With a plethora of cloud computing, there is always a more more powerful machine to do the heavy lifting when necessary via web applications. In our business we are going towards the web based applications. That means less software to install on a system and more centralized management of data. In addition terminal servers make older machines more valuable. Need to do cad or some other heavy duty application, just remote into the ltsp or other terminal server. with vnc to connect oa an apple server, rdp to connect to a windows server, and a vnc/web browswer to connect to an ltsp server,


There are actually quite a few apps that are text oriented (aka command line based) that are quite good programs. It is ashame that people have become addicted to the mouse jockey world of (ms or x)windows. I have become addicted to bash file programming. Computers work so much faster when not running a gui. I only use gui for the web access as necessary. There is so much more performance available by not using the gui. We did an experiment with some of the following programs in our small school and we found that more was done in a non-gui environment.

alsa sound modules – music and to support speech programs (and voice recording)
Twidge – twitter client
links2 – internet browser
ps2ascii – convert postscript files to text files.
bashpodder – audio podcast collector
alpine sendEmail – email client tools
irssi – interrelay chat
centerim – instant messaging client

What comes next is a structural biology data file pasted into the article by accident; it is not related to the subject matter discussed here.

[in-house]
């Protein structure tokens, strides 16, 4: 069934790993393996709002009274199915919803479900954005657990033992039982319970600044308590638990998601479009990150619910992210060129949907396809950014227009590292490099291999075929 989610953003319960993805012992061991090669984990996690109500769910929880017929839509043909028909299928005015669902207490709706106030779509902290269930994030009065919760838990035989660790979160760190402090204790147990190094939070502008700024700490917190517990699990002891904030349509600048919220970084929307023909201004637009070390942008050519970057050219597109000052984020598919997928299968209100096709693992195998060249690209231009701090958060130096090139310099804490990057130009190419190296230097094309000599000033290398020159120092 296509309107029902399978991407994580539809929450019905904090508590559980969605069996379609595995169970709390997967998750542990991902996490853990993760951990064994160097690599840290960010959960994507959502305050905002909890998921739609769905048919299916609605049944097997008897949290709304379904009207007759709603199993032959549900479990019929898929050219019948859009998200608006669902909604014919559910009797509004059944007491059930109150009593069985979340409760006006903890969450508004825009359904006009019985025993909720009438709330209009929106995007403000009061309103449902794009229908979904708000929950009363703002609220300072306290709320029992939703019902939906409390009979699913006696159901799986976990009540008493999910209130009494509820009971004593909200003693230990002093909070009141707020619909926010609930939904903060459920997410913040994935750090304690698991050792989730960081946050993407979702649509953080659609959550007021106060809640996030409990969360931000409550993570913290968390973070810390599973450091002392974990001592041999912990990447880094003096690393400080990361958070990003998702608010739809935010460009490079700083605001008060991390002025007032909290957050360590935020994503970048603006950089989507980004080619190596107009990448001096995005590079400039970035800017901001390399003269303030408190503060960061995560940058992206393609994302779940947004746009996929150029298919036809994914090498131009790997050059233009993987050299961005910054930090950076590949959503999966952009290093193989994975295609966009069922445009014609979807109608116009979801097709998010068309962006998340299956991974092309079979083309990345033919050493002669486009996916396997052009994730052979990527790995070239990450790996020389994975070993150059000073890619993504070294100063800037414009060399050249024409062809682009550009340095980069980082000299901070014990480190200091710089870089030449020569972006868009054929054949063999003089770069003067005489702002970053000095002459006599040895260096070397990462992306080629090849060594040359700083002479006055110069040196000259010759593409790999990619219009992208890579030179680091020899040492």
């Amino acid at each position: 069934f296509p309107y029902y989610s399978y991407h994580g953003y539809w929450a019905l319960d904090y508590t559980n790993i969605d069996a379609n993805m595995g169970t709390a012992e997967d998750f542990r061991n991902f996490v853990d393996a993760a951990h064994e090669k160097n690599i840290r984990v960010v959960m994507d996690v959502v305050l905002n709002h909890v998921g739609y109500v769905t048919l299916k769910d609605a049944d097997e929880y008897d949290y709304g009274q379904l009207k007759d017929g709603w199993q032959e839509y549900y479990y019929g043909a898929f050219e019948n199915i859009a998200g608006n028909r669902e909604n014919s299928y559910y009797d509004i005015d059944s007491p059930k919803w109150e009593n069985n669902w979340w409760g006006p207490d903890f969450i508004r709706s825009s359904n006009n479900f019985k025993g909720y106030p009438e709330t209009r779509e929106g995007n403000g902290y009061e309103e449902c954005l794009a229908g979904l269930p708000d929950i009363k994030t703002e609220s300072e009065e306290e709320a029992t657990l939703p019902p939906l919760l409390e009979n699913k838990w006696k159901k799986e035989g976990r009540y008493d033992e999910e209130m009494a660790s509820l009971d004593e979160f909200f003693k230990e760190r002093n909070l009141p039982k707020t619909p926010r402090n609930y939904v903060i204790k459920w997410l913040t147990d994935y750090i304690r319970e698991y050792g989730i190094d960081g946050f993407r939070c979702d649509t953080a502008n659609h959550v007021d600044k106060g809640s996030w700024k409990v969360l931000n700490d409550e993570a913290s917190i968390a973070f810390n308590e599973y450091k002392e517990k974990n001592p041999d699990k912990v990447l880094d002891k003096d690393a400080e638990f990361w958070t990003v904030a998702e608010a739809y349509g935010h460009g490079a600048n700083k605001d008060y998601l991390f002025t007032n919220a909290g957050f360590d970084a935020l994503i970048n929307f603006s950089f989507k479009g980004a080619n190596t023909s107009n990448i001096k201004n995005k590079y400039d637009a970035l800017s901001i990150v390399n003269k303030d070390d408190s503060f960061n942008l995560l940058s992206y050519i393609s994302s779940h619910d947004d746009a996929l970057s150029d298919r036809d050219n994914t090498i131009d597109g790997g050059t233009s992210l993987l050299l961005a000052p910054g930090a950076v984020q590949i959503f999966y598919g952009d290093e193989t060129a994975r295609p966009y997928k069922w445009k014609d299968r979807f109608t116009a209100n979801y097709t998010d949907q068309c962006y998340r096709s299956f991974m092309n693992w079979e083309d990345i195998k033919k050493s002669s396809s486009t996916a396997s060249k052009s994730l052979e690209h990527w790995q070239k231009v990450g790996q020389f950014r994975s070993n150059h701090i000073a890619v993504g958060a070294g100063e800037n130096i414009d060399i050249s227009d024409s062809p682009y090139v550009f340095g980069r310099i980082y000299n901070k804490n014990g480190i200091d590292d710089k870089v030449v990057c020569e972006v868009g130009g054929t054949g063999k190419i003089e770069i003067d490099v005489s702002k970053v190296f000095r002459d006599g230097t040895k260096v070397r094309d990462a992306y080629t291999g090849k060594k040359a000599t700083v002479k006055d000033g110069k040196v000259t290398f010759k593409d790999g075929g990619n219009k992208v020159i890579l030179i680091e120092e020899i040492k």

vim can be used as and editor or word processor, there are many others.
antiword – for dealing with proprietary word procesing formats.
screen – allows you to easily switch remote sessions
ledger – accounting program
curl wget – web page and file extracting tools
bash – the built in programming language that can be used with awk, sed, sort tr figlet (make your own database or game programs as well as other tools).
ImageMagick suite – manipulate graphics
cadubi tetradraw – ascii drawing programs
opensched – schedule formater.
hnb – notetaking and outlining
moc mplayer aplay ffmpeg – audio tools and players.
nget – newsreader
pal – calendar/planner program
cdrecord – burn cd’s and back up computer.
ssh and other tools. – network administration/file amangement
espeak festival – voice synthesis (great for having your computer read outloud documents) Who needs a kindle?

Guess my point is that if you want to do a poll, there is more to it than just the distro. How is the distro used? Why do you have to use the default system? Why not perform a net install and have a leaner system? Lots of questions that need to be considered.

One last conderation is that a lot of computing is done on embedded systems. which makes for even more plethora of linux variations. We still use i486 and i586 for electronics control. A lot cheaper than purchasing all the new sbc's and the development costs associated with them.

Thalt shall repurpose. Time to reconsider Slackware again.

Ryptyde 06-27-2009 11:46 AM

Fedora of course! :) and as it has already been said you can use different desktop environments and window managers to suit your taste.

Fedora's LXDE LiveCD will give you a feel of how snappy it can be when it's installed. I currently have laptops running Acer CentOS 5.3, Acer Aspire One Fedora 10 and 11. Have an XO laptop that runs Fedora 10 from a SD card but it is quite slow running the Gnome desktop but much quicker running Sugar.

I'm happy with my AAO's running Fedora but Fedora isn't for newbs but if you don't try different distros and fiddle with settings and such you will always be a newb. Don't be afraid grasshopper, with knowledge comes understanding. :)

eco 06-27-2009 11:49 AM

It used to be gentoo, then debian, but Kubuntu did it for me. Easy install, easy maintenance.